Sankaty Head Light, 1849/50





In 1848, the U. S. Congress approved the construction of one of the most recognizable icons of 'Sconset: Sankaty Head Light. The tower was constructed in 1849, and topped in 1850 by a state-of-the-art Fresnel lens that reflected the light of a single-wick whale-oil lamp. First illuminated on February 1, 1850, the light could be seen more than twenty miles out at sea, warning mariners of dangerous shoals.

The supplies needed by the lighthouse to maintain the light (aside from the fuel and food for the keepers) were many and varied. First, of course, was the whale oil for the lantern. Then came wicks for the lamps, chimneys, buff skins, linen towels, brushes, spirits of wine, straight and curved scissors, paint, linseed oil and turpentine, "coachmaker's" oil, solder, paint brushes, whitewash, plated glass, sash took, limes, corn and hickory brooms, spare burners, and hand lanterns.

The light's first keeper, Capt. Samuel Bunker, wrote to Collector Eben Allen, on May 31, 1854: "Sir I shall be obliged to you if you will send me a copy of the inventory of the lamps and their appurtenances, as I am unacquainted with the names of many of them, and because I wish the tenor & tally in my receipt book to agree with the receipts already given. If sent to Capt. Baxters, or to Mr. Winslow's, I will get them in time; or perhaps you intend going to Sankaty Head yourself to see the things & can bring the copy of the original."

Capt Bunker, leaving to take command of the South Shoals Lightship in 1854, was succeeded by his assistant keeper, Samuel G. Swain, who held the post until July 1861, when assistant keeper Capt. Henry Winslow was appointed keeper.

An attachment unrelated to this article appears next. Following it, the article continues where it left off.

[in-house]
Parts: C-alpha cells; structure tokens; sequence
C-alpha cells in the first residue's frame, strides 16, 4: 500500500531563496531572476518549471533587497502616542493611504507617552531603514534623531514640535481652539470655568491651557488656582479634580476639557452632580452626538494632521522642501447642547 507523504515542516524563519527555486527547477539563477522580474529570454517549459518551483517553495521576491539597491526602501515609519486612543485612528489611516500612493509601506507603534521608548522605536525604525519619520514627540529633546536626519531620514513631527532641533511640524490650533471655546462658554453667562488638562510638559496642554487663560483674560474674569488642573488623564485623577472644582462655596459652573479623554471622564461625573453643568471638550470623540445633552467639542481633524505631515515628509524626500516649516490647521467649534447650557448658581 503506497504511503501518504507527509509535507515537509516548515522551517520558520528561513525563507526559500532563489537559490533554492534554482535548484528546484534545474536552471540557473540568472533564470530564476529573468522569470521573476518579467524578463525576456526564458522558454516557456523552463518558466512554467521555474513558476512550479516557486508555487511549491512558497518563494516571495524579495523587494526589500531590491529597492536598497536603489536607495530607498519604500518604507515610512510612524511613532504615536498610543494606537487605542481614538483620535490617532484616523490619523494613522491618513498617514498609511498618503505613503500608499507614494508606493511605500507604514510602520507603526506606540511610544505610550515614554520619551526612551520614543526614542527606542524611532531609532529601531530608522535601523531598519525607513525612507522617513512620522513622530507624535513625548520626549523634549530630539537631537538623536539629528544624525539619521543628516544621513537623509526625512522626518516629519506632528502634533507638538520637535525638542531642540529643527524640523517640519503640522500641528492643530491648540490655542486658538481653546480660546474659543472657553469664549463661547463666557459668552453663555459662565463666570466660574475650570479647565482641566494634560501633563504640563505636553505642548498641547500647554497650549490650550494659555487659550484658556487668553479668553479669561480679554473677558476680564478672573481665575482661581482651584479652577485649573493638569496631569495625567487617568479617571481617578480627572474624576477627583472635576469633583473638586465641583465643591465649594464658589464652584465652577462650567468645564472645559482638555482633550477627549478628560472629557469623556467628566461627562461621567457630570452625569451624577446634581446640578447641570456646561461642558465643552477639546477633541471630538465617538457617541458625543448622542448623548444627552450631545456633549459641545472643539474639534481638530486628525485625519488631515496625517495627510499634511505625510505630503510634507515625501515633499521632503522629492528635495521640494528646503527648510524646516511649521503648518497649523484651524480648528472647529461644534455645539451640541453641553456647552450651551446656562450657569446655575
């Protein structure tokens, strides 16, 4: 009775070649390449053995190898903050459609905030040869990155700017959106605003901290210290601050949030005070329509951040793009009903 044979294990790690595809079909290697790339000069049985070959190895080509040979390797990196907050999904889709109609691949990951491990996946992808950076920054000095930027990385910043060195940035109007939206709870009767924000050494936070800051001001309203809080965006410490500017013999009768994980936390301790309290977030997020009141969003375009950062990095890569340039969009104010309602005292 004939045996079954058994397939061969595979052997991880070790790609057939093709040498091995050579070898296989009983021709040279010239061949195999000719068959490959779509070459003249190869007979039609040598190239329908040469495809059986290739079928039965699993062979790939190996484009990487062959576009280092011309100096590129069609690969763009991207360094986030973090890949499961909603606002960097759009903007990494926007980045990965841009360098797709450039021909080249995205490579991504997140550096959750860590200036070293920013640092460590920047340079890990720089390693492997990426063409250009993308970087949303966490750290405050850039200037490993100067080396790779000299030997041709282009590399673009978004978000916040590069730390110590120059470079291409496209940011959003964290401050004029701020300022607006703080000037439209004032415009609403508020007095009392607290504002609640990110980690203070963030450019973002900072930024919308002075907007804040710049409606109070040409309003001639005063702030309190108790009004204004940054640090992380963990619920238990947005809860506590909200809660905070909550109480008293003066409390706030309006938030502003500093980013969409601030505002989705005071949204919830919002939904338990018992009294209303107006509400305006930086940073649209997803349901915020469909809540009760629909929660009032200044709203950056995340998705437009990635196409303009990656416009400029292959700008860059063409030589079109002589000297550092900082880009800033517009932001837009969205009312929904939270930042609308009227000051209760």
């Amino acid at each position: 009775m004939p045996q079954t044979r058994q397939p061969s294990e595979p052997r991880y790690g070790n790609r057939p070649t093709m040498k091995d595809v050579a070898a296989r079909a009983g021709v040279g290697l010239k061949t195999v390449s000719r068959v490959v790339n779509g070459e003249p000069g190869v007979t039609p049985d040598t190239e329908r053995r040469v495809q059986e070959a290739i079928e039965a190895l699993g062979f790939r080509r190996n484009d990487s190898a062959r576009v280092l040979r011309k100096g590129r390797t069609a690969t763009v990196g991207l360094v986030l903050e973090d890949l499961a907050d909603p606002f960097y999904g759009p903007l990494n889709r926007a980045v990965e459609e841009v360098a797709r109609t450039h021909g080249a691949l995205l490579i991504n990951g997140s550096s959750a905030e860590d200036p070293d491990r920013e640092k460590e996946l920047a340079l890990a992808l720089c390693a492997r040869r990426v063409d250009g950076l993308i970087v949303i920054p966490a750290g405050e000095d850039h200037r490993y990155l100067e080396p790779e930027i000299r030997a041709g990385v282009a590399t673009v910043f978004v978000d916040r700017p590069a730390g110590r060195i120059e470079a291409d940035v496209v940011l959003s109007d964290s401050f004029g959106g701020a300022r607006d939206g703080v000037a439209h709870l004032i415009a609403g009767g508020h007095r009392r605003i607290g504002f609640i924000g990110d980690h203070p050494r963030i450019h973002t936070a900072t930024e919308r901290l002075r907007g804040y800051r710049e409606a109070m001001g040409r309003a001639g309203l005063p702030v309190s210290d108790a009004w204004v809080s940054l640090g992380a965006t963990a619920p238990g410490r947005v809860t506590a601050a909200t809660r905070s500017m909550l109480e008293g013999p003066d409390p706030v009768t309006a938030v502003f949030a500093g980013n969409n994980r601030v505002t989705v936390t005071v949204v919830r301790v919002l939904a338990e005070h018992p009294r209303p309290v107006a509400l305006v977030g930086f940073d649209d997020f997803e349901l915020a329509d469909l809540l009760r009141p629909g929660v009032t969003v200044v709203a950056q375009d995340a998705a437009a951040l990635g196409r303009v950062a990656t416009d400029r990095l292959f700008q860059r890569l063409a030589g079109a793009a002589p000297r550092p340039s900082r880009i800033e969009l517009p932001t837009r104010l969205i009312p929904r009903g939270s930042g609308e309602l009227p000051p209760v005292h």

A History

As an island landmark, the lighthouse on Sankaty Head, on the eastern shore of Nantucket, has stood for over a century and a half, with its red band on its white tower presenting a familiar sight to islanders since its erection in February 1850, on the headland called by the Nantucket Indians Sankoty—"highland."

The bluff at Sankaty rises a hundred feet above the surface of the sea. Some historians believe that Bartholomew Gosnold was the first discoverer of Nantucket, having sighted Sankaty as he steered some distance from the land in 1602. Capt. George Waymouth, in 1608, has the best claim for discovering Nantucket. Finding himself in latitude 41° 20' north, and in shoal water, he "sent one man to the top who thence described a whitish, sandy cliffe."
To the east of Sankaty are many shoals, especially dangerous being Rose and Crown, some fifteen miles off-shore; Great Rip, Fishing Rip, and Bass Rip, as well as Old Man and Pochick to the southeast of the village of Siasconset and Low Beach also present hazards to mariners.

It was early in the summer of 1849 that the government began the work of constructing the tower at Sankaty. Schooners brought the bricks, granite blocks, and other building materials to the town wharves, and they were carted out to the bluff. The original tower was only sixty feet high, compared with the seventy-foot height of the present tower. The lighthouse bore south by east nine miles from Great Point Light, and twenty-three miles south by west from Pollock Rip.